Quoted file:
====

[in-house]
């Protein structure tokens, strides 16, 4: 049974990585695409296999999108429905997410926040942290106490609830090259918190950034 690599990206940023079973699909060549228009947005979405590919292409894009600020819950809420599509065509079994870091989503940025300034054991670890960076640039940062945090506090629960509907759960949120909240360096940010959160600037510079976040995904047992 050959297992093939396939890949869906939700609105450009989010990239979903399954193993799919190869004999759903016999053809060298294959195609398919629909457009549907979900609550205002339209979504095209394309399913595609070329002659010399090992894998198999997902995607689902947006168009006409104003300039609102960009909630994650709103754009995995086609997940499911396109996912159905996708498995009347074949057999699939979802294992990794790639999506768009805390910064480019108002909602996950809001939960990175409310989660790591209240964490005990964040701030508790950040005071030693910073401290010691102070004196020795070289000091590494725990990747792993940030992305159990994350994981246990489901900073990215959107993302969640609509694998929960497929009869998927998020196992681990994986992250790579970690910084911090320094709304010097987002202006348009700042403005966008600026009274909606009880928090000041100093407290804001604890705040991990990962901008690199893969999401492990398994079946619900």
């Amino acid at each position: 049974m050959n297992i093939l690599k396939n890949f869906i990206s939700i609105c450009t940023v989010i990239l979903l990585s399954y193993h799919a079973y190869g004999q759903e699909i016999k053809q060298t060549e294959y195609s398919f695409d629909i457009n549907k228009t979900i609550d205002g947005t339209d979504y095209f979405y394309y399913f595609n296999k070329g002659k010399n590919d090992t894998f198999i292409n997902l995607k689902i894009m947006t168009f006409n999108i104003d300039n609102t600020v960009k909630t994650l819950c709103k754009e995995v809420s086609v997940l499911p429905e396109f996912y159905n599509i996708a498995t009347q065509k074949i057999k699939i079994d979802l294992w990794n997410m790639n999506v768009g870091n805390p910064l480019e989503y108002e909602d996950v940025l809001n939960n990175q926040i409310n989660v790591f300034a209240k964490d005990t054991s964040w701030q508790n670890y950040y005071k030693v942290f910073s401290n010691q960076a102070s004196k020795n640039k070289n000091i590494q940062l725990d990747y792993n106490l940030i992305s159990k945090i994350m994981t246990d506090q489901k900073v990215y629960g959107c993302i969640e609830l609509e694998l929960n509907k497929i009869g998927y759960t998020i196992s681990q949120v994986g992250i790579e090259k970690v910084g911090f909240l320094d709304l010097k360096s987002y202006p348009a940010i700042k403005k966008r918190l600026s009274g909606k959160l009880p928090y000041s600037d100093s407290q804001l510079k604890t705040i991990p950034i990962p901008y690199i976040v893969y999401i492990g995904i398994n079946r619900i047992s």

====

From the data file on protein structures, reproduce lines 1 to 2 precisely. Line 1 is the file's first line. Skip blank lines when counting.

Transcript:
[in-house]
């Protein structure tokens, strides 16, 4: 049974990585695409296999999108429905997410926040942290106490609830090259918190950034 690599990206940023079973699909060549228009947005979405590919292409894009600020819950809420599509065509079994870091989503940025300034054991670890960076640039940062945090506090629960509907759960949120909240360096940010959160600037510079976040995904047992 050959297992093939396939890949869906939700609105450009989010990239979903399954193993799919190869004999759903016999053809060298294959195609398919629909457009549907979900609550205002339209979504095209394309399913595609070329002659010399090992894998198999997902995607689902947006168009006409104003300039609102960009909630994650709103754009995995086609997940499911396109996912159905996708498995009347074949057999699939979802294992990794790639999506768009805390910064480019108002909602996950809001939960990175409310989660790591209240964490005990964040701030508790950040005071030693910073401290010691102070004196020795070289000091590494725990990747792993940030992305159990994350994981246990489901900073990215959107993302969640609509694998929960497929009869998927998020196992681990994986992250790579970690910084911090320094709304010097987002202006348009700042403005966008600026009274909606009880928090000041100093407290804001604890705040991990990962901008690199893969999401492990398994079946619900």